The *better* the game, the worse it is for your health

While I make this statement in a jovial manner, there is a lot more truth to it than not.

Let’s not pretend that gaming, or too much of it, can’t have negative results. There have been countless studies showing the negative results of ‘too much’ gaming. Then again too much of anything can be bad for you I always say, so it has never bothered me much. Science has proven the theories though and none more for me than that of Akio Mori, a cranial nerve specialist. Mori conducted a study on three groups: those who rarely played video games, those who played between 1 and 3 hours three to four times a week, and those who played 2 to 7 hours each day.

Firstly to understand how games react with your brain you need to understand the brain waves themselves. Beta waves indicate ‘liveliness and degree of tension in the prefrontal region of the brain’ and Alpha waves appear when the brain is resting . His results showed a higher decrease of beta waves the more one played games. “Beta wave activity in people in the highest amount of video game playing was constantly near zero, even when they weren’t playing, showing that they hardly used the prefrontal regions of their brains. He also found that people in this group reported that they got angry easily, had trouble concentrating, and had trouble associating with people.  This is a very common finding with gamers [apparently] which suggests that heavy gamers can negatively effect  key parts of the frontal region of their brain which become chronically underused, which in turn alters their moods.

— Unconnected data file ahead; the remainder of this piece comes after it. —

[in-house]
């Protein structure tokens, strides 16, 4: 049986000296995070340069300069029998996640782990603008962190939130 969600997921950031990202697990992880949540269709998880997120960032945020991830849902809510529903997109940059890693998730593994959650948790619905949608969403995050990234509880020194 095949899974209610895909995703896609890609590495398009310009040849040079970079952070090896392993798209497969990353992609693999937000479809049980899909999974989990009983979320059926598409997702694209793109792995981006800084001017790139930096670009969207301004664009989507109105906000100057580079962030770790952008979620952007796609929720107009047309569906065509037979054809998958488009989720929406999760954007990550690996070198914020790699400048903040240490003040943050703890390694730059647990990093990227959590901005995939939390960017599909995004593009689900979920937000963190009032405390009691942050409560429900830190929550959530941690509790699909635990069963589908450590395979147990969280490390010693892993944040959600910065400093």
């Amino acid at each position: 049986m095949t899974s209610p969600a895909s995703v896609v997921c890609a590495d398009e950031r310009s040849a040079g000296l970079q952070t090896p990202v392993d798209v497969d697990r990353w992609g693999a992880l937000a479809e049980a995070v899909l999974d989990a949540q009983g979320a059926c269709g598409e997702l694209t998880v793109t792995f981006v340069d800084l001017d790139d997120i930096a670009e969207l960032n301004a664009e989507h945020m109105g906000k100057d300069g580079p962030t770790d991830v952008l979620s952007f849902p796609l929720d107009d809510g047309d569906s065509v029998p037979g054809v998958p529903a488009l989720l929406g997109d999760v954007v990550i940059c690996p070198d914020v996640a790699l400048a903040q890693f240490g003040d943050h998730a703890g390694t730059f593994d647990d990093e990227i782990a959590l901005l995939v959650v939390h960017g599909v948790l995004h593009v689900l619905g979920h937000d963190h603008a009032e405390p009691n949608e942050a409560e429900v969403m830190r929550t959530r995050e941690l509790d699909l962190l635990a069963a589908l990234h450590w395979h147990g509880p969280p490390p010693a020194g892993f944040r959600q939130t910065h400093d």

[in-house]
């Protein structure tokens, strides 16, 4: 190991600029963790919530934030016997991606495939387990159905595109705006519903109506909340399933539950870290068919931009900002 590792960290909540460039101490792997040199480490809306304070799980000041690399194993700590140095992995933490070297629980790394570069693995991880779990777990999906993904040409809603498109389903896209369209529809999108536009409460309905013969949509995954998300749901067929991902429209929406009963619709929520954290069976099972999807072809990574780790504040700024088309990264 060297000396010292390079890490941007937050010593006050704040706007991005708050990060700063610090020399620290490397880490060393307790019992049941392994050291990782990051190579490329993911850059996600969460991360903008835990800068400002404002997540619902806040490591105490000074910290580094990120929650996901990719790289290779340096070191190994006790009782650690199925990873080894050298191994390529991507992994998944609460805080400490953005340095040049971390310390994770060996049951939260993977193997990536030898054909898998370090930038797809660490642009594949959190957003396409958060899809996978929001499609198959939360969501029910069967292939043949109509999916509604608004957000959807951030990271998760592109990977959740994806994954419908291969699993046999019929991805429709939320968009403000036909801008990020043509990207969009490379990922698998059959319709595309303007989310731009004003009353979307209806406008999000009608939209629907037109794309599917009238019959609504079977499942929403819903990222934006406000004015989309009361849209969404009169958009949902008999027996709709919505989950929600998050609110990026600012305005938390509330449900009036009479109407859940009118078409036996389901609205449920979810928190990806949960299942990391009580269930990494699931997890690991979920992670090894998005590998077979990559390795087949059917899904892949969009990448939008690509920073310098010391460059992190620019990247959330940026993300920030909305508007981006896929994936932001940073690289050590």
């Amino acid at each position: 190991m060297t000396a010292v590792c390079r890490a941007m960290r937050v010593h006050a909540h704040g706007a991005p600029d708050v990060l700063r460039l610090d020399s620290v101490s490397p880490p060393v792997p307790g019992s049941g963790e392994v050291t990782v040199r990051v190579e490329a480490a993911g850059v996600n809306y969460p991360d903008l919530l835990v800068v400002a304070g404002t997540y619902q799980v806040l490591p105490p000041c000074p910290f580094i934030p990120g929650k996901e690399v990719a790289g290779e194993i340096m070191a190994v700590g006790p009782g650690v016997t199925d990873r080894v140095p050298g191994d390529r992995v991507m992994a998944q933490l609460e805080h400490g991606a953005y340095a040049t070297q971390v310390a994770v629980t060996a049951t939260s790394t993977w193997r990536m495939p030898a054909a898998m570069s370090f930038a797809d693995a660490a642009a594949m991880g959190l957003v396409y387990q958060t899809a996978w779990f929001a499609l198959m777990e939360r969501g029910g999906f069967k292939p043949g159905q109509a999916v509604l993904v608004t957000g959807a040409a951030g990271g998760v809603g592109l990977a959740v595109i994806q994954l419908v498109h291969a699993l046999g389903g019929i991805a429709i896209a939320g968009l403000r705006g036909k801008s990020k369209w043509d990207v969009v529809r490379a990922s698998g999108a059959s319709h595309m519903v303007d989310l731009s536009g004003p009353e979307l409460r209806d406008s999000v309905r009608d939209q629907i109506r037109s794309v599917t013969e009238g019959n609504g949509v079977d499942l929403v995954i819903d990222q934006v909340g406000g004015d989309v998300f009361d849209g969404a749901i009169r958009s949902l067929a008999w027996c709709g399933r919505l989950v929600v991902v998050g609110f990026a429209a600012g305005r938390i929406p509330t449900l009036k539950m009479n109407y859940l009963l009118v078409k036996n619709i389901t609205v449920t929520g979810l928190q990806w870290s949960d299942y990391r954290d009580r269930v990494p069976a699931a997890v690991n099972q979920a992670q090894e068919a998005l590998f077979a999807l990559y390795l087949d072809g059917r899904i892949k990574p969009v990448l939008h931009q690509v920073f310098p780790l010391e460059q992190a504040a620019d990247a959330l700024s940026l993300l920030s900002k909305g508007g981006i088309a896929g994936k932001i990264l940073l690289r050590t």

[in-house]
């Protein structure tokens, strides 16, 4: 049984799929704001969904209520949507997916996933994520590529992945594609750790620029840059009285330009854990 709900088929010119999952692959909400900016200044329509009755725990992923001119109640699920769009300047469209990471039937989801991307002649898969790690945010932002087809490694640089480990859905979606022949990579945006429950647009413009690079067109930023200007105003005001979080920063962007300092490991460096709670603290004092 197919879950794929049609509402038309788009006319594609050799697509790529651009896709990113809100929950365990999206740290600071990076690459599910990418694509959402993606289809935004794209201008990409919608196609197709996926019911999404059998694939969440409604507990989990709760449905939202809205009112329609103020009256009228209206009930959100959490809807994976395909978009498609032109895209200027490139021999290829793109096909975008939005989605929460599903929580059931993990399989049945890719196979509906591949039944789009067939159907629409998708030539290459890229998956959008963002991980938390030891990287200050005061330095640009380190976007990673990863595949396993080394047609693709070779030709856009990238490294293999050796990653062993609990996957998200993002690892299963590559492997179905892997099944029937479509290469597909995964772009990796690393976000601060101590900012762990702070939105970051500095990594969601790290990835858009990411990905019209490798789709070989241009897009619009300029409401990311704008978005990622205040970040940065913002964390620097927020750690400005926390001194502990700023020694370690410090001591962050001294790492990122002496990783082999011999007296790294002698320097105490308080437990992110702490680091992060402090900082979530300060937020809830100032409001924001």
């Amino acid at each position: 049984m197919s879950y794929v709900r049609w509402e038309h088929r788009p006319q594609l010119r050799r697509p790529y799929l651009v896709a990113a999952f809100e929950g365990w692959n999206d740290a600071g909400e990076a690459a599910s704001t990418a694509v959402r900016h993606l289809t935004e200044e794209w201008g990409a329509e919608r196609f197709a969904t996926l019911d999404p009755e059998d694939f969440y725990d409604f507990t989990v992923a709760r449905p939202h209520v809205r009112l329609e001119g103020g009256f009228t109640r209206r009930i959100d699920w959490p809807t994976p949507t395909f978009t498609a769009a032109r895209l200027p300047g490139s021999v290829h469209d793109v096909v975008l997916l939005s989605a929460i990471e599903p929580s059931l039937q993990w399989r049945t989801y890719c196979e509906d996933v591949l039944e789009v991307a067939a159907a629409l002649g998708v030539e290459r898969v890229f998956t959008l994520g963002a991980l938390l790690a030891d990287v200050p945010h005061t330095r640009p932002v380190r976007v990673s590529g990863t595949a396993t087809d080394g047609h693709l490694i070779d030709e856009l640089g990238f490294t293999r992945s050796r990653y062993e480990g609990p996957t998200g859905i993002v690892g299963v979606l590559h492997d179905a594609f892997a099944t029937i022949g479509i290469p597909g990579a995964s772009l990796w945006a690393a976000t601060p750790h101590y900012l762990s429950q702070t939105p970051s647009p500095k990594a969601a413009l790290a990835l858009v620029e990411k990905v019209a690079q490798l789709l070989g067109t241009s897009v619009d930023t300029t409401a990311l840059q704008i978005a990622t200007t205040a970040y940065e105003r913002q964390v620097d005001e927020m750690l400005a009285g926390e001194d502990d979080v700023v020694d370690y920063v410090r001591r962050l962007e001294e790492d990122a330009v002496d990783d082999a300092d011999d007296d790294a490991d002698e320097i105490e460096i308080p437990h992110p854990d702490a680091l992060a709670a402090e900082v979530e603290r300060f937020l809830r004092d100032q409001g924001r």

When looking closer at the effects that games have on one, you have to also look at how it effects your nervous system. Many games make you tense with suspense or give you feeling of fear which causes involuntary responses from internal organ processes, such as breathing heavier and increasing the heart rate. Then this causes electrical signals to go to brain as chemical messengers called epinephrine (adrenaline) and norepinephrine. This activity is significantly increased when playing  games and the brain is responding to this “false” sense of danger. It cannot be good for your brain to think you are in regular danger can it?

Now these studies and observations were found when players got so caught up in the game that they would pay less attention to their surroundings and became totally absorbed by the game. As an avid gamer you will more than likely be a lot more involved with a online Call of Duty battle, than say a casual game of Tetris, right?

So one can actually deduce that, the better (or more engaging) the game, the worse it is for you. In theory at least.